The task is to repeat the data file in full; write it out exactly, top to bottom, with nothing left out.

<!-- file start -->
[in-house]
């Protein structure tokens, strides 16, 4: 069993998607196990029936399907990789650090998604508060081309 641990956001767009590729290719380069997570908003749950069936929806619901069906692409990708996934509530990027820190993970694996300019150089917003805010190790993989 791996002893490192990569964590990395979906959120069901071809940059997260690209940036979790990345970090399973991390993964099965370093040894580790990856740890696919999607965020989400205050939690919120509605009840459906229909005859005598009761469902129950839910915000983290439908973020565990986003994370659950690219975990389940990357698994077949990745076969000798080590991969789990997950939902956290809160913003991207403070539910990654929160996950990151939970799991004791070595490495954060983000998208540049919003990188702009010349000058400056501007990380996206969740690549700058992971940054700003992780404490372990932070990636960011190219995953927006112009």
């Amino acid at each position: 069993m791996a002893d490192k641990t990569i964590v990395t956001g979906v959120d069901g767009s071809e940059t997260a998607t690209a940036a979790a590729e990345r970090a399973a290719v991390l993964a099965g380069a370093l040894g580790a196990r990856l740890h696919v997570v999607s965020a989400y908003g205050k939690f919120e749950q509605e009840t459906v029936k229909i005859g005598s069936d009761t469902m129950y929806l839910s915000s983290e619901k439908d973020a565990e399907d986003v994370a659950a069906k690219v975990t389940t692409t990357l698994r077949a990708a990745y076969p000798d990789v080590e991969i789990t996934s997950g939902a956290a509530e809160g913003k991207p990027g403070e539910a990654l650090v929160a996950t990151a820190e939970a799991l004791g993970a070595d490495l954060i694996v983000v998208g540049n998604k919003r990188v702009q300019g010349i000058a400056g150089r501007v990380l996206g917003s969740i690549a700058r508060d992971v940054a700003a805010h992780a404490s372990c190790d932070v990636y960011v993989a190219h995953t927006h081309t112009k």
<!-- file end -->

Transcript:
[in-house]
């Protein structure tokens, strides 16, 4: 069993998607196990029936399907990789650090998604508060081309 641990956001767009590729290719380069997570908003749950069936929806619901069906692409990708996934509530990027820190993970694996300019150089917003805010190790993989 791996002893490192990569964590990395979906959120069901071809940059997260690209940036979790990345970090399973991390993964099965370093040894580790990856740890696919999607965020989400205050939690919120509605009840459906229909005859005598009761469902129950839910915000983290439908973020565990986003994370659950690219975990389940990357698994077949990745076969000798080590991969789990997950939902956290809160913003991207403070539910990654929160996950990151939970799991004791070595490495954060983000998208540049919003990188702009010349000058400056501007990380996206969740690549700058992971940054700003992780404490372990932070990636960011190219995953927006112009």
């Amino acid at each position: 069993m791996a002893d490192k641990t990569i964590v990395t956001g979906v959120d069901g767009s071809e940059t997260a998607t690209a940036a979790a590729e990345r970090a399973a290719v991390l993964a099965g380069a370093l040894g580790a196990r990856l740890h696919v997570v999607s965020a989400y908003g205050k939690f919120e749950q509605e009840t459906v029936k229909i005859g005598s069936d009761t469902m129950y929806l839910s915000s983290e619901k439908d973020a565990e399907d986003v994370a659950a069906k690219v975990t389940t692409t990357l698994r077949a990708a990745y076969p000798d990789v080590e991969i789990t996934s997950g939902a956290a509530e809160g913003k991207p990027g403070e539910a990654l650090v929160a996950t990151a820190e939970a799991l004791g993970a070595d490495l954060i694996v983000v998208g540049n998604k919003r990188v702009q300019g010349i000058a400056g150089r501007v990380l996206g917003s969740i690549a700058r508060d992971v940054a700003a805010h992780a404490s372990c190790d932070v990636y960011v993989a190219h995953t927006h081309t112009k």